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History of the City Club

After purchasing the property at the northeast corner of Second and Dock Streets, Armond John de Rosset III began construction in April, 1841 and moved his wife and then five children into the mansion in the spring of 1842.


The de Rossets were fond of entertaining, so architectural plans for the house were designed to
accommodate the many social events they hosted. But the original house proved to be too small for the
parties and cotillions they planned, to say nothing of their children who now totaled 11. In 1854, Dr. de
Rosset introduced gas lighting to the mansion while constructing the wing on the northeast corner. At
the same time a brick outbuilding was added for the carriages, cows, and servants quarters.


The de Rosset family lived happily in their home until the outbreak of the Civil War in 1961, when Dr. de Rosset deemed it necessary to move the family inland to Chapel Hill, NC. Although the de Rosset House was not damaged by Federal troops, the lack of maintenance during the war and lack of money

for maintenance following the war forced Dr. De Rosset to sell the house in 1882. The next few
decades saw the de Rosset House spiral downward from a wonderful antebellum mansion to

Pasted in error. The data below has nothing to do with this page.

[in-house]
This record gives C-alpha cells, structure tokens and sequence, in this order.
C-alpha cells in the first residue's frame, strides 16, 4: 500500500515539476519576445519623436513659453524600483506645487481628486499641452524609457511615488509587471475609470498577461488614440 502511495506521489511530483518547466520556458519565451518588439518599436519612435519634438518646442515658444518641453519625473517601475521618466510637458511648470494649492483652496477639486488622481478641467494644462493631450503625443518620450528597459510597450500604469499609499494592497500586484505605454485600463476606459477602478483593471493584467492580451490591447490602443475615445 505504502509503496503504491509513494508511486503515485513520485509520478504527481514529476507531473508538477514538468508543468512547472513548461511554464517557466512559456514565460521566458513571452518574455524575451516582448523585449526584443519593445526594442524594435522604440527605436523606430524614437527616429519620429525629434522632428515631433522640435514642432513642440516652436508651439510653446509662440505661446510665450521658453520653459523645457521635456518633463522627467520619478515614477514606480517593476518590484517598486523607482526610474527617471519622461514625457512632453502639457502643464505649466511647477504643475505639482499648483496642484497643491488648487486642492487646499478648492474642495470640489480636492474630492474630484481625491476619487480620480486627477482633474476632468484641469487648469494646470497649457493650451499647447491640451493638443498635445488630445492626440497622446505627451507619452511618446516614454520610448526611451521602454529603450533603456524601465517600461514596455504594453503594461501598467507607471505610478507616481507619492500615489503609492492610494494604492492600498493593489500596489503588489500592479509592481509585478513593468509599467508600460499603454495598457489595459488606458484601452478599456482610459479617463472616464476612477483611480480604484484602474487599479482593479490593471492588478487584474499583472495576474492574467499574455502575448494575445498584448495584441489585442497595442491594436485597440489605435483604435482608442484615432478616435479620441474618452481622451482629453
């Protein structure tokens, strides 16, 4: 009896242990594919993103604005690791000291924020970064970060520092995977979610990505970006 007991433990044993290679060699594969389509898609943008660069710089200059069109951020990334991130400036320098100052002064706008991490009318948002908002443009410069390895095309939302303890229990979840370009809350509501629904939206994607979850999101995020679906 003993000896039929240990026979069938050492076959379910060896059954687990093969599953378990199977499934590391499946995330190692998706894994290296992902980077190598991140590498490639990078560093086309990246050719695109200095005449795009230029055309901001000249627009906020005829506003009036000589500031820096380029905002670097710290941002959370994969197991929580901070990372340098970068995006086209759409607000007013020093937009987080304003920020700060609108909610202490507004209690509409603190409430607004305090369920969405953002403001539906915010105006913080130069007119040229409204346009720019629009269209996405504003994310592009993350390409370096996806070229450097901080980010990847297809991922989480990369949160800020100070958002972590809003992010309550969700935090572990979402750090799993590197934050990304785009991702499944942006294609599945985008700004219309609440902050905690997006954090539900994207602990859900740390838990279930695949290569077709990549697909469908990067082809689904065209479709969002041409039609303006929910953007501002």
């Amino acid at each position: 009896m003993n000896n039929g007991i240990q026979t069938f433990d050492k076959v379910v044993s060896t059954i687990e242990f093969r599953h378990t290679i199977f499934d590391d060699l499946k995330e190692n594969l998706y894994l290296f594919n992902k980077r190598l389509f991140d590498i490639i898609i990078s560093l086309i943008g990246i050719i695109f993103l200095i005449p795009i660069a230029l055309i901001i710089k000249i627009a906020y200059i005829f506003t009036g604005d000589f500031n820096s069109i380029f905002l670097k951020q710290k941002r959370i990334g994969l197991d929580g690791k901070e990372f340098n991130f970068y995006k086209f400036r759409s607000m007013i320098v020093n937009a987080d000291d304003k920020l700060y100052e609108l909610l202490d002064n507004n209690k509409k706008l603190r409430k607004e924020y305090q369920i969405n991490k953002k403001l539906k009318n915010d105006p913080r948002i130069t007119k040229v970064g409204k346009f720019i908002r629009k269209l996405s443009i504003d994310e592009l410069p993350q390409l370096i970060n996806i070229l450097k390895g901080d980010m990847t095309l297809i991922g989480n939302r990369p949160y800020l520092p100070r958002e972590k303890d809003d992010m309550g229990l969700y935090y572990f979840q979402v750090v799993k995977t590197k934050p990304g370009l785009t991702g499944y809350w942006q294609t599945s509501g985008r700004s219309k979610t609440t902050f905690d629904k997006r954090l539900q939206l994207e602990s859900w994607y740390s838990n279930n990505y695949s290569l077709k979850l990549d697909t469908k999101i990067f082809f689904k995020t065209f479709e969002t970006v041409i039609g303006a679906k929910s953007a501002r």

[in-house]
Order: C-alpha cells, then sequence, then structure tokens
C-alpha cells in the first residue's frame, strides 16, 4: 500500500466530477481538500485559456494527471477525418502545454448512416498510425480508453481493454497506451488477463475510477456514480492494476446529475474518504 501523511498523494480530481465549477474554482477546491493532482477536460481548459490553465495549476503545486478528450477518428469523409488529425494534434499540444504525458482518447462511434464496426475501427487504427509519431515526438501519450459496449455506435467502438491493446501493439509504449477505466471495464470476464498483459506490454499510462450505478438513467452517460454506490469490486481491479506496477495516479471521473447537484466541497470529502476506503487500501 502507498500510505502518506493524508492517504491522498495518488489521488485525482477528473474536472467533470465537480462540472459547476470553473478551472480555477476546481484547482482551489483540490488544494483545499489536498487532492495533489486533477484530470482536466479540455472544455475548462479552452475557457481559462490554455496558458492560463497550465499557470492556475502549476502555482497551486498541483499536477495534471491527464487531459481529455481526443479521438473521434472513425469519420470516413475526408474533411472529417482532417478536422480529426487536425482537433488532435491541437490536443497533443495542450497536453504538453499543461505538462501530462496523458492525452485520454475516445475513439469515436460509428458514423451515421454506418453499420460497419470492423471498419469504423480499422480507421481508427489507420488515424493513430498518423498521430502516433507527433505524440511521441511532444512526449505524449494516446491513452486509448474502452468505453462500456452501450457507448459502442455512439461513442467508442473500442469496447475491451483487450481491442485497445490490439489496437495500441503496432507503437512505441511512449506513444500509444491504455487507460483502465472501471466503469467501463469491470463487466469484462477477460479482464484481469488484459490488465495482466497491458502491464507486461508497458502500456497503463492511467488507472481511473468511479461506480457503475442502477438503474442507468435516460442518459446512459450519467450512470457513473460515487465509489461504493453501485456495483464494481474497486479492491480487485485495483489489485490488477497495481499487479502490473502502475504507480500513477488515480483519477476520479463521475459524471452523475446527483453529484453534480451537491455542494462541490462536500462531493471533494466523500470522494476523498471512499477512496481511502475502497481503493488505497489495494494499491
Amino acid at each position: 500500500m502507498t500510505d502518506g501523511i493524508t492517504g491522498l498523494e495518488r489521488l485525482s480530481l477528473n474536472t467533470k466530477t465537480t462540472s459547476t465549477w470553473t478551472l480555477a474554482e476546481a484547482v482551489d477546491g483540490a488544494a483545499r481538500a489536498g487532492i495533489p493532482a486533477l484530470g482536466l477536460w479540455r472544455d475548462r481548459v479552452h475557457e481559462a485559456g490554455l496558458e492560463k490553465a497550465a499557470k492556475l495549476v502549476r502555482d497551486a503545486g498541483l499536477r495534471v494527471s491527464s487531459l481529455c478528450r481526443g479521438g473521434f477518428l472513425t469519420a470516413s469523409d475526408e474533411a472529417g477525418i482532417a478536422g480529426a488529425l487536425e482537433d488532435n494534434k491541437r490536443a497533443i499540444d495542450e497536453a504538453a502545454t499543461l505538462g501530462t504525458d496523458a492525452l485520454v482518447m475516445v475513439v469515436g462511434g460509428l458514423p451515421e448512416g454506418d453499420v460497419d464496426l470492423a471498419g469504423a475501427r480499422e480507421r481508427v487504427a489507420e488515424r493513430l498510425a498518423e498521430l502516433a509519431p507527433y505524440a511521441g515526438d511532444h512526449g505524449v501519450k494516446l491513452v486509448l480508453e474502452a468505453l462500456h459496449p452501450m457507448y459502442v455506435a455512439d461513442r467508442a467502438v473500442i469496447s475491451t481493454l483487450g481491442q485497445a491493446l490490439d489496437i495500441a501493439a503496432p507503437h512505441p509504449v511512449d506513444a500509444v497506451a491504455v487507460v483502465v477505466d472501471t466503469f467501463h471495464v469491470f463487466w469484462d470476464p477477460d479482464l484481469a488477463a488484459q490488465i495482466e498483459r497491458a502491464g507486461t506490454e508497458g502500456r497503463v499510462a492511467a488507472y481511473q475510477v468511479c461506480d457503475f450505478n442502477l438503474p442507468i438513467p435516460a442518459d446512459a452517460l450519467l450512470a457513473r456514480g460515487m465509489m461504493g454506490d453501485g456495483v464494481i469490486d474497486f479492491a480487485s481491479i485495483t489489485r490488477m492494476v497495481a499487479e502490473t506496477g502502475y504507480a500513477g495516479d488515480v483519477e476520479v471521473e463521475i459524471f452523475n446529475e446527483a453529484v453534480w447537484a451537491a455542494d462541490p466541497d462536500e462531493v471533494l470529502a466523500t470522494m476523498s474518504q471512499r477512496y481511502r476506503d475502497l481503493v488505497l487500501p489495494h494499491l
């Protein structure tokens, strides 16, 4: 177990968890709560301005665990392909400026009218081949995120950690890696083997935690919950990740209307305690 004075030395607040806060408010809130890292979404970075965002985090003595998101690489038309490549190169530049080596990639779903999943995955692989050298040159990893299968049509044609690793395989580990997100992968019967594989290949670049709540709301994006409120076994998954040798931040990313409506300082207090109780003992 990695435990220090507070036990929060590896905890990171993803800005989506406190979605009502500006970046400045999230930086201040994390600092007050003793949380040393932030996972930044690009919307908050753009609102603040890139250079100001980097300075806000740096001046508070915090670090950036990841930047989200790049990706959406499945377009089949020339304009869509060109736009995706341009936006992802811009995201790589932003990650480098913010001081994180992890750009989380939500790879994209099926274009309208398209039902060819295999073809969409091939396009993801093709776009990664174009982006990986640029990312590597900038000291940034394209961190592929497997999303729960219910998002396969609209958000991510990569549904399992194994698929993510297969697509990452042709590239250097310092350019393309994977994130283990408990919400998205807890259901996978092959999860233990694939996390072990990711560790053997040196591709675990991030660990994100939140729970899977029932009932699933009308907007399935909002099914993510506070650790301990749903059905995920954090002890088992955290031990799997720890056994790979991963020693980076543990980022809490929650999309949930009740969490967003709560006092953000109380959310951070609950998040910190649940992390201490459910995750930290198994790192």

dilapidated apartments. Fortunately, the Historic Wilmington Foundation purchased the property and
began its efforts to stabilize the building.

Today, 165 years after Armand de Rosset envisioned his elegant house, the de Rosset House has been
restored with remodeling and modernization, one that de Rosset himself might have imagined. After all,
the purpose today is the same as back then, to provide an elegant, exclusive mansion in which to
entertain and be entertained.


Today’s guests can summon up the ghost of yesterday’s society,

enjoy the terraces, gardens, elegant furnishings, food and drinks,

and relive Armand de Rosset’s dream.

The de Rosset home before preservation by the Historic Wilmington Foundation in 1975.

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